look at the rest, half or so that should be highlighted are not
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Quoting ProgressivePulse:
2008 Produced 16 named storms. Below is the SST anomalies compared to this year at the same time.

2008


2012


nice comparison. Heat content wise we have it beat, but will we have upper air dynamics in favor?
Member Since: October 5, 2005 Posts: 2 Comments: 893
414. wxmod
Quoting PlazaRed:

Its a good job somebody knows where it is from the lines on the ground and the interesting shades of grey?
I'd have guessed it was the underside of a boring cloud!


The satellite data viewer is here Link.
It automatically puts country and state boundaries on the photos. But I think looking up in Bejing would be about the same as looking down on it.
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Quoting wxhatt:
Poll:

The chance we will have Chris prior to the 21st (3 wks).

A) 0 percent

B) 50 percent

C) 75 percent

D) 100 percent


c

and thats 2 weeks
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Eric Treece has a killer shot of TOR warned storm in CO. You man need to wait 60 seconds for the buffering but the shot is killer cool:

Live Storm Video
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Quoting weatherh98:


why what?
Link and look at DJF-FMA shouldnt it be highlighted in blue
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Quoting AtHomeInTX:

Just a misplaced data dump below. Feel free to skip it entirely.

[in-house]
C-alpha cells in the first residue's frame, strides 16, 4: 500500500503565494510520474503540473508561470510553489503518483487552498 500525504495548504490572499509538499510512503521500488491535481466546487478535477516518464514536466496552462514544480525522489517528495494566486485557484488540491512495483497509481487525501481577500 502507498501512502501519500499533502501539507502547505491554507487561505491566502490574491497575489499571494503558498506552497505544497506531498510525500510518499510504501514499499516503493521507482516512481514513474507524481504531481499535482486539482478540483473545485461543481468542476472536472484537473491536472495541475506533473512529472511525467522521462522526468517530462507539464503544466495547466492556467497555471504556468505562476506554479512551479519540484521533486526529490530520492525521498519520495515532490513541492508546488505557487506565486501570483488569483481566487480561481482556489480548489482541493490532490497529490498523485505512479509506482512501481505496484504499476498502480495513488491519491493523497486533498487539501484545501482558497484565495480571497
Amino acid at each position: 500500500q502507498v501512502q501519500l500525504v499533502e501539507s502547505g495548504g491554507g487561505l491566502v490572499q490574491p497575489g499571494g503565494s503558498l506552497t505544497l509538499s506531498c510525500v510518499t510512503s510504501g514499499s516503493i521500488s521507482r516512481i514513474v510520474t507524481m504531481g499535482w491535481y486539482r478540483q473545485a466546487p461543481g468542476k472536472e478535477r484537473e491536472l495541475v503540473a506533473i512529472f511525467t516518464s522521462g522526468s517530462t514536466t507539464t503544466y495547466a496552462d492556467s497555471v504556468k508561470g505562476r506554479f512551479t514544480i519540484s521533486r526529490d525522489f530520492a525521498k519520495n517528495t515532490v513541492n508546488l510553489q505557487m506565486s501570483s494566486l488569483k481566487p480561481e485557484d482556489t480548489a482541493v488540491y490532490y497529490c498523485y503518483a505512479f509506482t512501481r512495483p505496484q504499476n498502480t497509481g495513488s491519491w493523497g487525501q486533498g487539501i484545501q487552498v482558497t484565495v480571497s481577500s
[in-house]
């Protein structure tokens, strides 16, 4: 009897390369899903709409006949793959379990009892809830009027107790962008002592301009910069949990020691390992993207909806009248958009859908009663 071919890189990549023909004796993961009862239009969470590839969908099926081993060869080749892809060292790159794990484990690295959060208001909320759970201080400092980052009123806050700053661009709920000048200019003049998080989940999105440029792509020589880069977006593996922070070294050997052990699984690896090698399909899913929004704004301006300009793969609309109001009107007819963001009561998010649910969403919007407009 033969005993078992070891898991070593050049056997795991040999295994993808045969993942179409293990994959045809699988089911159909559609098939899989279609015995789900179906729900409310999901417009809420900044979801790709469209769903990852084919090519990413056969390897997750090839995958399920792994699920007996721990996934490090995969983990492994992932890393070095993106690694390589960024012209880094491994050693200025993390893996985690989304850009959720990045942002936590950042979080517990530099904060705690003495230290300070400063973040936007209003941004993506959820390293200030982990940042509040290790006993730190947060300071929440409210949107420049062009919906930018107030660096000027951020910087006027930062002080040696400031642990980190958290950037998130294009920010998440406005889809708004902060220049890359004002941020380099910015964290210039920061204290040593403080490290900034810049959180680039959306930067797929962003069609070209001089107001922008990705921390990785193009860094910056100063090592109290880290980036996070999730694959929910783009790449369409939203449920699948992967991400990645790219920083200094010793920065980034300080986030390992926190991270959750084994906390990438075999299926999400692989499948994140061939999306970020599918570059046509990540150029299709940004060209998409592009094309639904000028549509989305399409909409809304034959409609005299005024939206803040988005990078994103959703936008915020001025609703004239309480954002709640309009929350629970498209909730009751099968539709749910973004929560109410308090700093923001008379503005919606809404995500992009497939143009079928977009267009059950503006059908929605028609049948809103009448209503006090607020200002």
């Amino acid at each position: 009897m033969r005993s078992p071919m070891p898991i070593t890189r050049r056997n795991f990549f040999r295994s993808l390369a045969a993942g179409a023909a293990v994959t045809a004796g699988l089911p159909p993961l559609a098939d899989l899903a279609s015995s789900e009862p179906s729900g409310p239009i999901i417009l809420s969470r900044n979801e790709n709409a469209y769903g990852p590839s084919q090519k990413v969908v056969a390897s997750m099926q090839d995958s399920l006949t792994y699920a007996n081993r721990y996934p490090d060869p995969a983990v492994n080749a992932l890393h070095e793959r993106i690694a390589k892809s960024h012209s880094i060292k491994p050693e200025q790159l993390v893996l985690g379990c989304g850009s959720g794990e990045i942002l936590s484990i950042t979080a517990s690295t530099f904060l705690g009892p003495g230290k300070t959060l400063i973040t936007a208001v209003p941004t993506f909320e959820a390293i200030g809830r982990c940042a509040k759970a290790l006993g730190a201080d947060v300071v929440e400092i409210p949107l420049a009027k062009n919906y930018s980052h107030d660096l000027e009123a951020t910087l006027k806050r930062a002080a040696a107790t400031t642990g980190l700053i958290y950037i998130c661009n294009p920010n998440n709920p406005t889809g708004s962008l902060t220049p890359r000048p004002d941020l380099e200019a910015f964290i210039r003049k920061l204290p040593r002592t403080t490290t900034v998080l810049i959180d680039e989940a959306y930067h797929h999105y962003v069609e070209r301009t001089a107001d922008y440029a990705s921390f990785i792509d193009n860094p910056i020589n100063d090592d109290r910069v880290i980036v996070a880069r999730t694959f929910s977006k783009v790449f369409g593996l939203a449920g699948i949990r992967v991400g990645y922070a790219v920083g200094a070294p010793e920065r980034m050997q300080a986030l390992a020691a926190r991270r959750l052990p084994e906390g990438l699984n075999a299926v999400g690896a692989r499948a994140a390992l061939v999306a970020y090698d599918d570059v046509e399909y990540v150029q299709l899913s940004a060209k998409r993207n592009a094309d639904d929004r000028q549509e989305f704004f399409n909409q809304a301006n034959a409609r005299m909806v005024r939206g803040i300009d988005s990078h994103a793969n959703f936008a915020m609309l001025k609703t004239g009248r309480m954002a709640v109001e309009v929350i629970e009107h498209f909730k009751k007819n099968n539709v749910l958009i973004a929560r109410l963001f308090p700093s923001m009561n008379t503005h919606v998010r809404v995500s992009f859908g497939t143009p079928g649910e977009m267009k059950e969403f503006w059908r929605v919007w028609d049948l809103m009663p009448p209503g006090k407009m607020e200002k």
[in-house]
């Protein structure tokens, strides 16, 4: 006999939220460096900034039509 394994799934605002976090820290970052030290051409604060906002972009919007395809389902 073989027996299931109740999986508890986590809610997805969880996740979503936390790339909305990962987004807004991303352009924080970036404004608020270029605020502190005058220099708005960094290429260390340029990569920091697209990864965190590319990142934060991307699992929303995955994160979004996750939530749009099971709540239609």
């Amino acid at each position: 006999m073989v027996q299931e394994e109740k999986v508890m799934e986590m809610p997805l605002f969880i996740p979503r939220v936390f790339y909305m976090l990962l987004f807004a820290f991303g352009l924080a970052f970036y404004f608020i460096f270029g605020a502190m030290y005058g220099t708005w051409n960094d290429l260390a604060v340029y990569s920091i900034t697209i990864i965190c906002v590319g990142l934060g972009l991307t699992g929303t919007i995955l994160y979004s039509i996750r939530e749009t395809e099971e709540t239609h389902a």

Not exactly "hot rain" but it brought fire. It's not always easy living in Texas but somehow I think we'll make it. :)





Lightning sparks marsh fire


The Bridge City Volunteer Fire Department says a single lightning strike is to blame for a marsh fire near 1442 and Bessie Heights road in Orange county.

But the fire department was unable to get to the fire to put it out.

With every minute that passed the fire grew bigger and bigger. The fire department says a single lightning strike sparked a small fire in the marshlands behind Michael Ashworth's home. But this isn't his first fire.

"This is the second one," Ashworth said.

Ashworth has owned property by the marshlands off 1442 and Bessie Heights road for almost five years now. He says the first one happened months after Hurricane Ike hit and it was too close for comfort.

"It just came up. There used to be a tree line across the back of my property, and it burned down," he said.

Heavy rains accompanied lighting strikes across Southeast Texas Wednesday but as the fire grew the rain was letting up. Firefighters were only on the scene for so long before deciding there was nothing they could do to stop the fire.

An overgrowth of weeds and the marsh kept firefighters at bay. Ashworth is trying to look on the bright side.